It is a decade old incident but it still bring tears in the eyes of Zahra’s elder sister.It was a tradition in Miawali(a village in Pakistan) to fix the wedding of a girl as soon as she was given birth.Usually the age gap between the husband and the wife used to be more than twnty to thirty years.No girl ever complained about it because they knew they will be placed in problem if they argue with their elders and will become notorious in the society.
Such was not the case with Zahra.She was different from all the other girls of the village.She dreamt of visiting big cities she has read in stories and she wanted to acquire education.In Miawali the girls education was only till 5th grade.After she passed grade 5 with first position ,she asled her parents to take her to city for completing her education.But to her surprise she was told that soon she was going to get married and stop stop dreaming.
After few days a man about 50 years old came to her their house.Zahra was told to behave well and bring a cup of tea for the man. She did as ordered.The man kept starring at her with his eyes as big as owls as she served him the coffee.Zahra became nervous and ran into her sister’s room.She was told by her sister that this man was her about to be husband.Zahra could not accept this brutality and refused to marry him.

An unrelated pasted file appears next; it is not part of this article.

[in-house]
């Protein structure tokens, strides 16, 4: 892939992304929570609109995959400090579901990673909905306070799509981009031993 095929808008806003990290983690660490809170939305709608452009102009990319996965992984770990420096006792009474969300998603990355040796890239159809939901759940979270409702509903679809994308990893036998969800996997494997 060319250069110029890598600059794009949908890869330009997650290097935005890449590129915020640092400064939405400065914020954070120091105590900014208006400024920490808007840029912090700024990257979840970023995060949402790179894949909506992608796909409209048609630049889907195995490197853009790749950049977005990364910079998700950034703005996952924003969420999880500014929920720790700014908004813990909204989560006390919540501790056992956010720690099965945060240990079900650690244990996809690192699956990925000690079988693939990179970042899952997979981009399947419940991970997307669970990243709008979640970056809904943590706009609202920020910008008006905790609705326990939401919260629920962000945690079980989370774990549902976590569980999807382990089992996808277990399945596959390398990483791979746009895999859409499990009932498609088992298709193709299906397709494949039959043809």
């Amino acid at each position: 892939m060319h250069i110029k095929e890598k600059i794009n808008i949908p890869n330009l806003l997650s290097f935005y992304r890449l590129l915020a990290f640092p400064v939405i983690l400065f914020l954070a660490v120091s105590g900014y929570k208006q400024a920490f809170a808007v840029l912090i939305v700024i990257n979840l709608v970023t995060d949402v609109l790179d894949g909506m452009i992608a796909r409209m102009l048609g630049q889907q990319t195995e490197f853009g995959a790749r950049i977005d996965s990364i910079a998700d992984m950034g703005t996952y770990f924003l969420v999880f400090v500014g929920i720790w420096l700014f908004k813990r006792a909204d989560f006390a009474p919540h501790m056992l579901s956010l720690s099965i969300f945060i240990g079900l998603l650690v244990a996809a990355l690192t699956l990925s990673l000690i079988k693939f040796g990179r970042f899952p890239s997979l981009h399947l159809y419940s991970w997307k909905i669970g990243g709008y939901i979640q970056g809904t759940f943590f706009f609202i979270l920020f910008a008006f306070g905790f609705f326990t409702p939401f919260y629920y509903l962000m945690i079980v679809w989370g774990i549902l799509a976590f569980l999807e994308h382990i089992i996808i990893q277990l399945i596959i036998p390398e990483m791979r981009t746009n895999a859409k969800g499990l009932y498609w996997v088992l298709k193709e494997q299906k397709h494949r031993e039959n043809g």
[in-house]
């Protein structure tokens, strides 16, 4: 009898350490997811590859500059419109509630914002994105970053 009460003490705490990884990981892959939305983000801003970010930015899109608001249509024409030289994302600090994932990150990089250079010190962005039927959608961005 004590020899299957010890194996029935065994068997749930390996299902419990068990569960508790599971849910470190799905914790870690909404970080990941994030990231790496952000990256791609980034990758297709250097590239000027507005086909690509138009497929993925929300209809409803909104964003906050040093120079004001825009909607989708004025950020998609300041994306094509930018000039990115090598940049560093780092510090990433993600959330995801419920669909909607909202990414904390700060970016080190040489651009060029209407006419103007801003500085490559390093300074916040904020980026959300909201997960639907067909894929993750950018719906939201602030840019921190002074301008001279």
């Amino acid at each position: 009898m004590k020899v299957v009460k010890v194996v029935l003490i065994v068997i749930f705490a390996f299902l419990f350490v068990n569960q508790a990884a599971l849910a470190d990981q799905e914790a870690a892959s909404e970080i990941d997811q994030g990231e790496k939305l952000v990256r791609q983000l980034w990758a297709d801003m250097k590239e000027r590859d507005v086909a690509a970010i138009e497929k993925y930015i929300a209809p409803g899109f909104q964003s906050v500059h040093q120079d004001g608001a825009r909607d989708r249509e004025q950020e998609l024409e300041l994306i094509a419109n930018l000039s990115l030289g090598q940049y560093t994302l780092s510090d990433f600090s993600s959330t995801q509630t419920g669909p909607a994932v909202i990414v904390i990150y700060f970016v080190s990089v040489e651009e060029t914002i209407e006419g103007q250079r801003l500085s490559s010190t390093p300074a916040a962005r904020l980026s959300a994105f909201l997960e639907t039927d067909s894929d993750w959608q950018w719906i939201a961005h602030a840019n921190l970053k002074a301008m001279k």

Her entire family thought that books have brainwashed her.Worse still the whole neighbourhood critised the family for breaking the tradition and for raising an ill-mannered daughter.The man(her about to be husband) could not tolerate someone so small as Zahra rejecting him.He became furious and threw acid on her face.
All her dreams were shattered.An innocent girl of just eleven had her face spoiled.She used to scream each time she saw her face in the mirror.her life was ruined.She knew that she was a shame to her family and so she committed suicide.
This was a tragic end to the story of an innocent girl.Didnt she has the right to study and fulfill her dreams.the man who did this horrendous act was never convicted.There are hundreds of similar stories each year but nothing is done to stop this.The question is: Why is the acid so easily available in the shop? And why doesn’t the government take any action against such people?
We have to widern the horizons of the villagers before any other girl experiences injustice like Zahra.